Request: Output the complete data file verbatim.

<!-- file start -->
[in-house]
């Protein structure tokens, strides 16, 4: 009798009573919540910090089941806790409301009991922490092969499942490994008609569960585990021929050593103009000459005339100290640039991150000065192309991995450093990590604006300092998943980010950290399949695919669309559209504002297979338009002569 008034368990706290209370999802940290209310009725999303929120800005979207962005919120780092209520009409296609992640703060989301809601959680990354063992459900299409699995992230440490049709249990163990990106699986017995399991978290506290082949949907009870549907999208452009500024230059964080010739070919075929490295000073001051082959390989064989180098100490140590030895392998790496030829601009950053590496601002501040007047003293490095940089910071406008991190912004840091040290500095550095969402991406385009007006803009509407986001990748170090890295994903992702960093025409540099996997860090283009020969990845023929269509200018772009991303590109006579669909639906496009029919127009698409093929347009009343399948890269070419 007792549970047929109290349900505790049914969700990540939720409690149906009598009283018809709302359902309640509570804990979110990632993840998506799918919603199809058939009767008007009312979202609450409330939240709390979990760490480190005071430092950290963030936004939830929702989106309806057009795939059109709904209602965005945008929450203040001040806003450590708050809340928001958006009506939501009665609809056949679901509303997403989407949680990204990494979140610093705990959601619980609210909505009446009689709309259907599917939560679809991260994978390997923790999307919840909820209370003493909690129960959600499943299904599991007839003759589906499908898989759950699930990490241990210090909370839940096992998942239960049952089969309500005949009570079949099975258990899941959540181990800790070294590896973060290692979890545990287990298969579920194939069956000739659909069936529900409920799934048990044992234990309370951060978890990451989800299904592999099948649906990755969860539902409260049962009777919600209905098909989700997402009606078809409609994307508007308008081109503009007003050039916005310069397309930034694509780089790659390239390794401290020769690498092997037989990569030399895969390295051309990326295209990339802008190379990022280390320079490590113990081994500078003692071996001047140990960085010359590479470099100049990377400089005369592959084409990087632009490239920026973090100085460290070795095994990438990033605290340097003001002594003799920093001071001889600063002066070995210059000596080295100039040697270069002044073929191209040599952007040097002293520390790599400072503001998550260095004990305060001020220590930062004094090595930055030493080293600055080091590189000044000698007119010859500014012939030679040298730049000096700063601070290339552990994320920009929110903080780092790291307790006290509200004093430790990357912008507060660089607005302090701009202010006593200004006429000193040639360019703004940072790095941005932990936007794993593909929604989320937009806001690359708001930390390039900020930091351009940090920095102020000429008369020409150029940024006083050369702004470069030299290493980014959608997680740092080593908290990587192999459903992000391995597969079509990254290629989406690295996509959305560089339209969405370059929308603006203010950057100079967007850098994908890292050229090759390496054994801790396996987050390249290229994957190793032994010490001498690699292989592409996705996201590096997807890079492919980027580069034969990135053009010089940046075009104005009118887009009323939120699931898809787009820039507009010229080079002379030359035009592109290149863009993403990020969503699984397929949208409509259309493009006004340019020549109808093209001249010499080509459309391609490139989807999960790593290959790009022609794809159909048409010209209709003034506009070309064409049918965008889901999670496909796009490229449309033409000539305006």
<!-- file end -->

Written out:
[in-house]
């Protein structure tokens, strides 16, 4: 009798009573919540910090089941806790409301009991922490092969499942490994008609569960585990021929050593103009000459005339100290640039991150000065192309991995450093990590604006300092998943980010950290399949695919669309559209504002297979338009002569 008034368990706290209370999802940290209310009725999303929120800005979207962005919120780092209520009409296609992640703060989301809601959680990354063992459900299409699995992230440490049709249990163990990106699986017995399991978290506290082949949907009870549907999208452009500024230059964080010739070919075929490295000073001051082959390989064989180098100490140590030895392998790496030829601009950053590496601002501040007047003293490095940089910071406008991190912004840091040290500095550095969402991406385009007006803009509407986001990748170090890295994903992702960093025409540099996997860090283009020969990845023929269509200018772009991303590109006579669909639906496009029919127009698409093929347009009343399948890269070419 007792549970047929109290349900505790049914969700990540939720409690149906009598009283018809709302359902309640509570804990979110990632993840998506799918919603199809058939009767008007009312979202609450409330939240709390979990760490480190005071430092950290963030936004939830929702989106309806057009795939059109709904209602965005945008929450203040001040806003450590708050809340928001958006009506939501009665609809056949679901509303997403989407949680990204990494979140610093705990959601619980609210909505009446009689709309259907599917939560679809991260994978390997923790999307919840909820209370003493909690129960959600499943299904599991007839003759589906499908898989759950699930990490241990210090909370839940096992998942239960049952089969309500005949009570079949099975258990899941959540181990800790070294590896973060290692979890545990287990298969579920194939069956000739659909069936529900409920799934048990044992234990309370951060978890990451989800299904592999099948649906990755969860539902409260049962009777919600209905098909989700997402009606078809409609994307508007308008081109503009007003050039916005310069397309930034694509780089790659390239390794401290020769690498092997037989990569030399895969390295051309990326295209990339802008190379990022280390320079490590113990081994500078003692071996001047140990960085010359590479470099100049990377400089005369592959084409990087632009490239920026973090100085460290070795095994990438990033605290340097003001002594003799920093001071001889600063002066070995210059000596080295100039040697270069002044073929191209040599952007040097002293520390790599400072503001998550260095004990305060001020220590930062004094090595930055030493080293600055080091590189000044000698007119010859500014012939030679040298730049000096700063601070290339552990994320920009929110903080780092790291307790006290509200004093430790990357912008507060660089607005302090701009202010006593200004006429000193040639360019703004940072790095941005932990936007794993593909929604989320937009806001690359708001930390390039900020930091351009940090920095102020000429008369020409150029940024006083050369702004470069030299290493980014959608997680740092080593908290990587192999459903992000391995597969079509990254290629989406690295996509959305560089339209969405370059929308603006203010950057100079967007850098994908890292050229090759390496054994801790396996987050390249290229994957190793032994010490001498690699292989592409996705996201590096997807890079492919980027580069034969990135053009010089940046075009104005009118887009009323939120699931898809787009820039507009010229080079002379030359035009592109290149863009993403990020969503699984397929949208409509259309493009006004340019020549109808093209001249010499080509459309391609490139989807999960790593290959790009022609794809159909048409010209209709003034506009070309064409049918965008889901999670496909796009490229449309033409000539305006």